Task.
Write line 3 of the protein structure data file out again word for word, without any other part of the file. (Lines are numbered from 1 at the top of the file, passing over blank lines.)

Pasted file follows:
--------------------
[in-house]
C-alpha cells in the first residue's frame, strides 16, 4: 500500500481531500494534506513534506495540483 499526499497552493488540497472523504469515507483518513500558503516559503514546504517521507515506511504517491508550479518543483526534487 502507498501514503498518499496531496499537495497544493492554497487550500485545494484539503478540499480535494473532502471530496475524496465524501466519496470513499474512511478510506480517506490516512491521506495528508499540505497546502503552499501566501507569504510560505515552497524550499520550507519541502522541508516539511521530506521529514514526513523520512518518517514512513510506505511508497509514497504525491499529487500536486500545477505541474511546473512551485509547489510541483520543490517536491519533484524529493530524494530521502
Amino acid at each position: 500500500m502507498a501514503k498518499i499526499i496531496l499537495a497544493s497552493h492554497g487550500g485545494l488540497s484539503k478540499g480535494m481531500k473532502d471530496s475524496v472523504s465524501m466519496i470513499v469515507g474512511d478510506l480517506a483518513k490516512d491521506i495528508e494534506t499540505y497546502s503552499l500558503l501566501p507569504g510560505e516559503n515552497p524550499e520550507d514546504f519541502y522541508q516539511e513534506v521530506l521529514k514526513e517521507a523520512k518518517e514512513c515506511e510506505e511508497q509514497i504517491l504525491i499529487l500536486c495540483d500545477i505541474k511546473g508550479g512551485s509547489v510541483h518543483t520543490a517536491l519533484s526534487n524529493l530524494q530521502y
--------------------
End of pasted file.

Amino acid at each position: 500500500m502507498a501514503k498518499i499526499i496531496l499537495a497544493s497552493h492554497g487550500g485545494l488540497s484539503k478540499g480535494m481531500k473532502d471530496s475524496v472523504s465524501m466519496i470513499v469515507g474512511d478510506l480517506a483518513k490516512d491521506i495528508e494534506t499540505y497546502s503552499l500558503l501566501p507569504g510560505e516559503n515552497p524550499e520550507d514546504f519541502y522541508q516539511e513534506v521530506l521529514k514526513e517521507a523520512k518518517e514512513c515506511e510506505e511508497q509514497i504517491l504525491i499529487l500536486c495540483d500545477i505541474k511546473g508550479g512551485s509547489v510541483h518543483t520543490a517536491l519533484s526534487n524529493l530524494q530521502y